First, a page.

‘Morning Guy Tai’ advocates mentoring, helps homeless get jobs

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By Ed Karvoski Jr., Culture Editor

Tai Irwin
Tai Irwin, aka “Morning Guy Tai”

Boston – Tai Irwin became better known as “Morning Guy Tai” beginning in 1985 on Boston’s now-closed alternative rock radio station WFNX. Now, he hosts a musical retrospective program on UMass Boston’s WUMB and his announcer voice is heard on Worcester’s WICN. Concurrently, he’s working as a job placement specialist with Boston’s Pine Street Inn homeless shelter.

Along the way, Irwin has taught and mentored many budding radio broadcasters and musical artists.

“I’m so passionate about mentoring,” he noted. “Everybody should try to take somebody under their wing who’s younger and needs an opportunity.”

Irwin’s love for music started as a youngster watching television appearances of The Beatles and The Supremes. His appreciation further developed when he heard deejays play popular music on the radio.

Tai Irwin posing in front of a Carvel ice cream shop
Tai Irwin at a Carvel ice cream shop

While a teenager working at a Carvel ice cream shop on Long Island, he would call a radio station to make song requests. A deejay accepted his invitation to visit the shop for an ice cream cone – free of charge.

“As a 16-year-old kid, I thought it was cool to be able to do that,” Irwin recalled. “This deejay became a mentor to me. It was direction for a directionless teenager.”

Soon after graduating with a bachelor’s degree in telecommunications from Newhouse School of Public Communications at Syracuse University in 1981, Irwin worked as a deejay and talk show host at Albany’s WQBK through 1985.

Tai Irwin with quarterback Doug Flutie and WFNX Program/Music Director Troy Smith in 1990
Tai Irwin with quarterback Doug Flutie and WFNX Program/Music Director Troy Smith in 1990

He relocated to Boston in 1985 to begin a 12-year stint at WFNX.

“WFNX was the career highlight of my life,” he declared. “For a commercial station to play the alternative rock that we did was extremely rare. ‘FNX didn’t have the numbers that Kiss 108 and ‘BCN always had, but we had a fervent cult following of super fans.”

For 10 years beginning in 1990, Irwin was a radio station advisor at Salem State College’s WMWM. His guidance ranged from basic audio production to advanced career goals.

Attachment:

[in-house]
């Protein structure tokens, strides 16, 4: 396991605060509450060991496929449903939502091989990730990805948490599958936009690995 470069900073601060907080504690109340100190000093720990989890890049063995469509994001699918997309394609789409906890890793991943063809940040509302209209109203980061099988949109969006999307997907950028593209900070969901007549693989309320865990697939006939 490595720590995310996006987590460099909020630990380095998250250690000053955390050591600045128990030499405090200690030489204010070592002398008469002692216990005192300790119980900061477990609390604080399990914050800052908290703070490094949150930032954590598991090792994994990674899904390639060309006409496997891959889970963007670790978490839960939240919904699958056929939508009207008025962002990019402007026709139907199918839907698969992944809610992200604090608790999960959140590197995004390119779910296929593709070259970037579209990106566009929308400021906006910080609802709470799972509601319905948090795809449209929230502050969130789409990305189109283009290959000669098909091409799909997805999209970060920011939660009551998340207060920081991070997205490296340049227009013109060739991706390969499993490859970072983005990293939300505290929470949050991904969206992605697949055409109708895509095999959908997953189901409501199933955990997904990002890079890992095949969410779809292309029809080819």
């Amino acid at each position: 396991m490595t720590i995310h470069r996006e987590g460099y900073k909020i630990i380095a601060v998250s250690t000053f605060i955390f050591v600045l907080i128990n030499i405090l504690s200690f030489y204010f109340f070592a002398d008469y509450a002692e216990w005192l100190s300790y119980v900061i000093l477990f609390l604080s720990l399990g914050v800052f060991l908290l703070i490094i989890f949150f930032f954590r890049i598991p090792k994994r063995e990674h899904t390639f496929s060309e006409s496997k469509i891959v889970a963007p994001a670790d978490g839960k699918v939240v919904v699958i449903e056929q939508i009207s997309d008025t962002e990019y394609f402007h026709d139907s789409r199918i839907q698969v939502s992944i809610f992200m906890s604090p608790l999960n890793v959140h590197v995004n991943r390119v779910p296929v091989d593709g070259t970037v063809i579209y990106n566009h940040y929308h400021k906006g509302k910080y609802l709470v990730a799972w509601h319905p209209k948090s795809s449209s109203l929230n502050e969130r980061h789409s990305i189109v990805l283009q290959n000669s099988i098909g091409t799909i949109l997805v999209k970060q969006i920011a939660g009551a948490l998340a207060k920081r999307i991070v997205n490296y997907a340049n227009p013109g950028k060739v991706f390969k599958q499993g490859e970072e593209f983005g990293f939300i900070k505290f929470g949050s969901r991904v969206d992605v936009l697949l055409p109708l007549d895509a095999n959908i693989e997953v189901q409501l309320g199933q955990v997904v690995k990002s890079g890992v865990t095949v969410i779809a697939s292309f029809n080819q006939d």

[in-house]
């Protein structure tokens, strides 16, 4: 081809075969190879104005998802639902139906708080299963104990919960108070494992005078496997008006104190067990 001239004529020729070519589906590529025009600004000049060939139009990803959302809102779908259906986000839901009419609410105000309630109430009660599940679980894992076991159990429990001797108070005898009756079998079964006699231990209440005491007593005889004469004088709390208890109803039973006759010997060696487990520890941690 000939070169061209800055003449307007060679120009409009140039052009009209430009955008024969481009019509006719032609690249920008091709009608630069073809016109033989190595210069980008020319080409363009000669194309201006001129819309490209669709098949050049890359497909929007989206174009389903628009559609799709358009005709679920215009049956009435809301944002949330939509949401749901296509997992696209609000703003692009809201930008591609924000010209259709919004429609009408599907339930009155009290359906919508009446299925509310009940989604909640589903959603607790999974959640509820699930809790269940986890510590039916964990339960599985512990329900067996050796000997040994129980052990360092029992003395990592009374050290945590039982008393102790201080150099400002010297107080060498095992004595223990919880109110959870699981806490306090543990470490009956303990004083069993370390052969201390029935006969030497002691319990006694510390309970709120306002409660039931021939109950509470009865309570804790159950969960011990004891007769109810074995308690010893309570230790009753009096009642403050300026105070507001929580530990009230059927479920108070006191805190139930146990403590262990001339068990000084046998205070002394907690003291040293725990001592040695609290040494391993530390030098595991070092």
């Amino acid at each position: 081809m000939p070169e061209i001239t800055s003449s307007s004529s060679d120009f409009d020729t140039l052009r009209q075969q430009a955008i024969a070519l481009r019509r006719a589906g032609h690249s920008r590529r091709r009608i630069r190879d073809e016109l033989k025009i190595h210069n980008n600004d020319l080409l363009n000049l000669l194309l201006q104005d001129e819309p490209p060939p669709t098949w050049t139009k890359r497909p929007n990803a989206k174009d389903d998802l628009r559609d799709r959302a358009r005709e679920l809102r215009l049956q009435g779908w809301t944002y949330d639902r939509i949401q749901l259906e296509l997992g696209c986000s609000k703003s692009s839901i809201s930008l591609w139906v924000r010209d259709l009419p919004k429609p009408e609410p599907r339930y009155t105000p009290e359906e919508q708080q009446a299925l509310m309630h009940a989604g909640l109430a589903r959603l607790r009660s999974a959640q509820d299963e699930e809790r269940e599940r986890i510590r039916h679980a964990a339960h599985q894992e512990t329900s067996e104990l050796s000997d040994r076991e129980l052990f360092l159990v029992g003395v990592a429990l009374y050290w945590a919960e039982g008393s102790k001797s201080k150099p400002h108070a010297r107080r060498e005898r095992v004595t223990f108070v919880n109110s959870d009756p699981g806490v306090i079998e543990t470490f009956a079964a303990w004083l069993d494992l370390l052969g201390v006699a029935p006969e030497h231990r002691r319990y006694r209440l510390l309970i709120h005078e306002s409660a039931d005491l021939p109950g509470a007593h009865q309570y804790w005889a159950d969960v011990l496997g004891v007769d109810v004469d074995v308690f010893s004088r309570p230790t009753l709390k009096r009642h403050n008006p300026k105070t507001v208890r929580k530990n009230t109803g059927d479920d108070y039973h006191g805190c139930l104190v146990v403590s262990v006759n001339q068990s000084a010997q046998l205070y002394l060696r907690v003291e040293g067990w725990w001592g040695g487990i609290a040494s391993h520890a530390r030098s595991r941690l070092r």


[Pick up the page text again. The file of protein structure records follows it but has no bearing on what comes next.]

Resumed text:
Tai Irwin and WBCN deejay Carter Alan in 1993
Tai Irwin and WBCN deejay Carter Alan in 1993

His focus switched from rock to talk show host at WRKO from 1997 to 2000. While Irwin’s guests included entertainment and publishing notables, he particularly relished his in-depth interviews with elected officials.

“They had big personalities and I could challenge them,” he said of the politicians. “It was my job to be the liaison between the people of Boston and the public servants who wanted their vote.”

For the next couple years, he humorously matched wits with Boston comic legend Steve Sweeney on WZLX’s morning drive show.

“We interviewed people who I listened to as a little boy,” Irwin relayed. “I never dreamt that I’d talk to Ringo and Pete Townshend.”

Tai Irwin and British singer-songwriter and guitarist Robyn Hitchcock at WFNX in 1996
Tai Irwin and British singer-songwriter and guitarist Robyn Hitchcock at WFNX in 1996

Irwin started two more 10-year educator stints in 2006. He taught an American popular music class at Newton’s Mount Ida College and was a career advisor at Brookline’s New England Institute of Art. 

In 2017 and 2018, he helped organize and co-hosted fundraisers for ZUMIX in East Boston. According to its website, “ZUMIX empowers young people to build successful futures for themselves, transforming lives and community through music, technology and creative employment.”

“I want to be as evangelical as possible about ZUMIX,” Irwin vowed. “It’s really an inspirational place.”

Monthly since March 2018, the lifelong music lover has been hosting and executive producing “One Year at a Time” on WUMB.

“I take a year and find an hour’s worth of music that played a role in that year’s sound,” Irwin explained. “I started with 1964, the year when I first heard The Beatles and The Supremes – they were both the best at what they did.”

The closings of both schools where Irwin was teaching prompted him to redirect his career advisor skills. In September 2018, he joined Pine Street Inn’s workforce development team, which guides trainees to get housekeeping and food services jobs.

Although the pandemic caused unemployment worldwide, the trainees are successfully getting work in these fields.

“There are opportunities for people to safely get involved in those fields and find their way to a better life,” Irwin noted. “There’s still a nonstop need for the processing, preparing and delivery of food. And the importance of keeping workplaces and residences clean has only been heightened. I’ve never been more proud to be affiliated with such a fabulous organization as Pine Street Inn.”

Photos/submitted